Wednesday, May 12, 2021

‘The Women in the Castle’ by Jessica Shattuck




“Suddenly she saw everything in its harsh, naked state. She felt the pulse of the lives lived inside the mean little house she passed: selfish or generous, kind or unkind, ugly or tolerable, almost all of them sad. And she saw the histories of the people passing by like x-rays stamped on their faces—ugly, mutinous tracings of dark and light: a woman who had ratted out a neighbor, a man who had shot children, a soldier who had held his dying friend in his arms. Yet here they were, carrying groceries, holding children’s hands, tuning their collars up against the wind. As if their moments of truth—the decisions by which they would be judged and would judge themselves—hadn’t already come and passed.”



I am a firm believer that you can never prepare for every situation in life. And there are some life experiences so outside the norm, there is no way to guess how you would react. We’re all experts at critiquing other people’s choices and proclaiming how we would do it differently. But what would you do when all your choices are taken away with the exception of, “What can I do to survive?”

“The Women in the Castle,” by Jessica Shattuck, is an enormously emotional book set in WWII Germany that follows three women, Marianne von Lingenfels, Benita Fledermann and Ania Grabarek, and the choices they had to make to survive.

Marianne, Benita and Ania’s lives become intertwined because of their husbands’ decision to assassinate Hitler. During the planning, Marianne is declared “Commander of Wives and Children” by her dear friend Connie Fledermann, Benita’s husband. She promises to find and rescue the wives and children of the resistors should the plot fail. The plot fails on July 20, 1944 and the men are tried and executed.

Marianne is the matriarch and proudly puts on her commander cloak to begin the search for the resistors’ wives and children. Her aristocratic upbringing affords her and her children deferential treatment, even though her husband was hanged as a co-conspirator. She has the clearest conscious of all the women, agreeing with her husband’s politics from the start. Indeed, if Marianne were a man, she would have been in the thick of the plans and gone willingly to the gallows if caught. I applaud Marianne’s moral fortitude but it also causes a lack of compassion that creates problems in ways she could never have foreseen. She chooses not to understand viewpoints and circumstances outside her own moral compass.

Benita is the ingénue, a classic German beauty with pale blue eyes and blonde hair. She is fully aware of these assets and uses them to get out of the small town where she was born. Marianne rescues Benita from a horrible place in Berlin and they form a tentative friendship. Benita never has an interest in politics and willingly turns a blind eye to what has happened in Germany. She is childlike and maddeningly obtuse but has the most tragic story of them all.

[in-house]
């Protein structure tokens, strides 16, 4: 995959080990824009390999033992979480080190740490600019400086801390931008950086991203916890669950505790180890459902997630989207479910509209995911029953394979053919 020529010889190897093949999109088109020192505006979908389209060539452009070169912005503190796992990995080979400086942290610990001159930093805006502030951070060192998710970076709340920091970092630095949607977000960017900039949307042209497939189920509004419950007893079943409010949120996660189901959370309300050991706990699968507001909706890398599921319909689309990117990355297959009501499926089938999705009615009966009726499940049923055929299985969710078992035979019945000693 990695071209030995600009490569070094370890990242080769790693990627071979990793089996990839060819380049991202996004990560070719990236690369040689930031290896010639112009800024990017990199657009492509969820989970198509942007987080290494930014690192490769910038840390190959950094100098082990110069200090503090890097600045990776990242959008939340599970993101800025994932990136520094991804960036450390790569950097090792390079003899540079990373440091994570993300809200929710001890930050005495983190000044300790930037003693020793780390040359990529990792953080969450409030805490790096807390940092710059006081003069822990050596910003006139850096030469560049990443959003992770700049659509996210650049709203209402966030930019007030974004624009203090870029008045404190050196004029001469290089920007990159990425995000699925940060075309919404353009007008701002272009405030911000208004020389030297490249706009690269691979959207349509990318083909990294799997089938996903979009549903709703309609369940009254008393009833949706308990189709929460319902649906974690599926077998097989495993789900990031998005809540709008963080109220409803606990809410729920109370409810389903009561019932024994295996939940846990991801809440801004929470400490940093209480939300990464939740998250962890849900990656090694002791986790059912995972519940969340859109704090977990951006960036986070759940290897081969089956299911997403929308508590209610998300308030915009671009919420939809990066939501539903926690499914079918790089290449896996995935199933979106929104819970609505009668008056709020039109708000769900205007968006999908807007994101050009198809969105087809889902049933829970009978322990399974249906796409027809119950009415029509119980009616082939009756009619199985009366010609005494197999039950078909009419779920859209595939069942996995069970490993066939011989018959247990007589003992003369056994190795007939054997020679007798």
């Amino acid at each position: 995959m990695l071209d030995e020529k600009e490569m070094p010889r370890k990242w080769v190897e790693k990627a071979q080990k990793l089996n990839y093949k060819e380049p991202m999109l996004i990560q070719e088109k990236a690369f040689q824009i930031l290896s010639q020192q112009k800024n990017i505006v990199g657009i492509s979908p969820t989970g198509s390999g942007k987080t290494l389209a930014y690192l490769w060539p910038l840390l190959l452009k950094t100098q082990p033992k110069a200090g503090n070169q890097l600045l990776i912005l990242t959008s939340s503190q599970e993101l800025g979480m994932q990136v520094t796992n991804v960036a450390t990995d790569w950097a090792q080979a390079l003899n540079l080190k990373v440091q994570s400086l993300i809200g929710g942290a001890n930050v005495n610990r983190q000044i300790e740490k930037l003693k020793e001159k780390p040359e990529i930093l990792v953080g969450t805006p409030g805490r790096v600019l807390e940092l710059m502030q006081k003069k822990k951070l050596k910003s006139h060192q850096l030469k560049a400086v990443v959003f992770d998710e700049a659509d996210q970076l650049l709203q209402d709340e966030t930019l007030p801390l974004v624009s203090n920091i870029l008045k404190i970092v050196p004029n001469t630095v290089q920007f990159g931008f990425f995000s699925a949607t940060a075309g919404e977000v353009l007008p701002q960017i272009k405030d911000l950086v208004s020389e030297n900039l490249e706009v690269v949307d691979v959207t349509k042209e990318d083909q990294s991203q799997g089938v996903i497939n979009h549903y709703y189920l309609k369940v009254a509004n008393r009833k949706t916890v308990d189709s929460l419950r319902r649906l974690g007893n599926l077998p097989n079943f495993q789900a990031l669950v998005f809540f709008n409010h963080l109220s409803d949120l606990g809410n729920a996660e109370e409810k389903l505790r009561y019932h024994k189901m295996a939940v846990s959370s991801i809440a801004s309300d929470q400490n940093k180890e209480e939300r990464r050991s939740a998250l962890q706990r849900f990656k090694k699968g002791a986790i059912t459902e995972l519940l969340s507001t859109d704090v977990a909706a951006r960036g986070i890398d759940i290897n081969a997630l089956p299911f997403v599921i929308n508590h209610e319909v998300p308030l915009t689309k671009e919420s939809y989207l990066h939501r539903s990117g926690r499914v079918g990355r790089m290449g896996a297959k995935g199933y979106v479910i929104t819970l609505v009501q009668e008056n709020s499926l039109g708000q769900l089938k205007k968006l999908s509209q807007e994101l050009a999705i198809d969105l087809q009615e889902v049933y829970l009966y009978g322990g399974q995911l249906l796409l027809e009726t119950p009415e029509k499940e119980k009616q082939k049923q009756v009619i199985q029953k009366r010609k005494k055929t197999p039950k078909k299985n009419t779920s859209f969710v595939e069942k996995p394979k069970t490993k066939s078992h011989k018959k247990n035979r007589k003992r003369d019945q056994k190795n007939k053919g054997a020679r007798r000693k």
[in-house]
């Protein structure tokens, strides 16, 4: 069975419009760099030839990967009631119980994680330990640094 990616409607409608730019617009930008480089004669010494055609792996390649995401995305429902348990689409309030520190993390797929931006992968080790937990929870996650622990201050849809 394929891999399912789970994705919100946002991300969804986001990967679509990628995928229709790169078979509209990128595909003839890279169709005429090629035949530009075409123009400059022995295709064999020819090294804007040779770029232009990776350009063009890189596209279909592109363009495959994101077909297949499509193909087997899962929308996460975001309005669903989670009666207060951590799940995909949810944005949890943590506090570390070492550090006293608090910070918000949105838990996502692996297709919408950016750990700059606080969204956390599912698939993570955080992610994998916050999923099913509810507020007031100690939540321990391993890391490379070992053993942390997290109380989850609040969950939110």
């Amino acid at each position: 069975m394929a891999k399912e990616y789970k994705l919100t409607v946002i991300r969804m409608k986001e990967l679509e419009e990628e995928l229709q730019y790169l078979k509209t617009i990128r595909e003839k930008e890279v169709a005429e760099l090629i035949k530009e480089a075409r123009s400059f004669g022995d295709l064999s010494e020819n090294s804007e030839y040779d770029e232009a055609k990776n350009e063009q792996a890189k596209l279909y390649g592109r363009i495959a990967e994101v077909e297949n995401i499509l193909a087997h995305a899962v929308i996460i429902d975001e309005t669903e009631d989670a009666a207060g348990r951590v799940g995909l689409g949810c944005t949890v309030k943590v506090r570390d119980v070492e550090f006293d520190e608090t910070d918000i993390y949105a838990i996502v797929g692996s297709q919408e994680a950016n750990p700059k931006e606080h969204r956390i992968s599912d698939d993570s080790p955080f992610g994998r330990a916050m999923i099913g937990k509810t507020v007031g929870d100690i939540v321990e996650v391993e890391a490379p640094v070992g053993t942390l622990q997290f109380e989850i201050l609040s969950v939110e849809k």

Ania Grabarek is a realist and the last woman that Marianne rescues. Ania carries many, many secrets that we learn throughout the course of the book. I am not going to spoil any of these secrets, as they generated the most thought provoking questions.

There is one more point of view that we hear from in “The Women in the Castle,” and it’s not a woman at all. Martin Fledermann, Benita’s son, is the child observing the adults (and world) around him. While the other children living in the castle have brief speaking roles, Martin is the only one we are invited to truly learn about, from the time he is rescued by Marianne to his new life in America.

Shattuck has broken the novel into four sections set mainly after the war has ended. These stories are at the fringe of the war – we’re never caught in the middle of a battle but instead learn about the daily life of survival from the women and children living it. There are some pre-war backstories but the bulk of the stories start in 1945 and end in 1991. Part Two, set in 1950, is particularly interesting as the women try to orient themselves to a post-war Germany. It is easy to imagine their individual experiences were mirrored by thousands of other Germans, a return to normalcy that seems more like a movie than reality.

Shattuck took great pains to be accurate not only with the history, but the emotions. In the P.S. at the end, she describes her motivations. She interviewed relatives who lived through the war as well as her mother’s best friend, whose father was one of the men executed for his role in the assassination attempt. These first and second hand accounts help set the stage for truly believable characters and emotions. It is easy to look around and draw comparisons between the world today and the world during WWII. And at times I wondered if Shattuck was purposely driving a certain narrative. But it doesn’t take long to realize that she is only describing the truth as it was at the time. These words were said. These things happened. It is up to us to make as many, or as few, comparisons as we want.

There is an abundance of excellent WWII novels on the market. Do you have any favorites? Can you think of another period in time that has produced such an inexhaustible supply of intriguing stories?

Thank you for your time!

Lynn Alexander is a recently published author and long-time book, food, cat and college football lover (Go Green!). Her career journey started in upstate New York, writing and recording commercials for radio. She moved to Venice, Florida to manage a restaurant which led her to Naples and Marco in 2002, where she currently books weddings and events at the Marco Beach Ocean Resort. Alexander is a Leadership Marco 2015 alum which fed her passion for history and learning. A butterfly at parties but a loner at heart, she loves nothing more than baking yummy desserts then retreating to a quiet corner to read.

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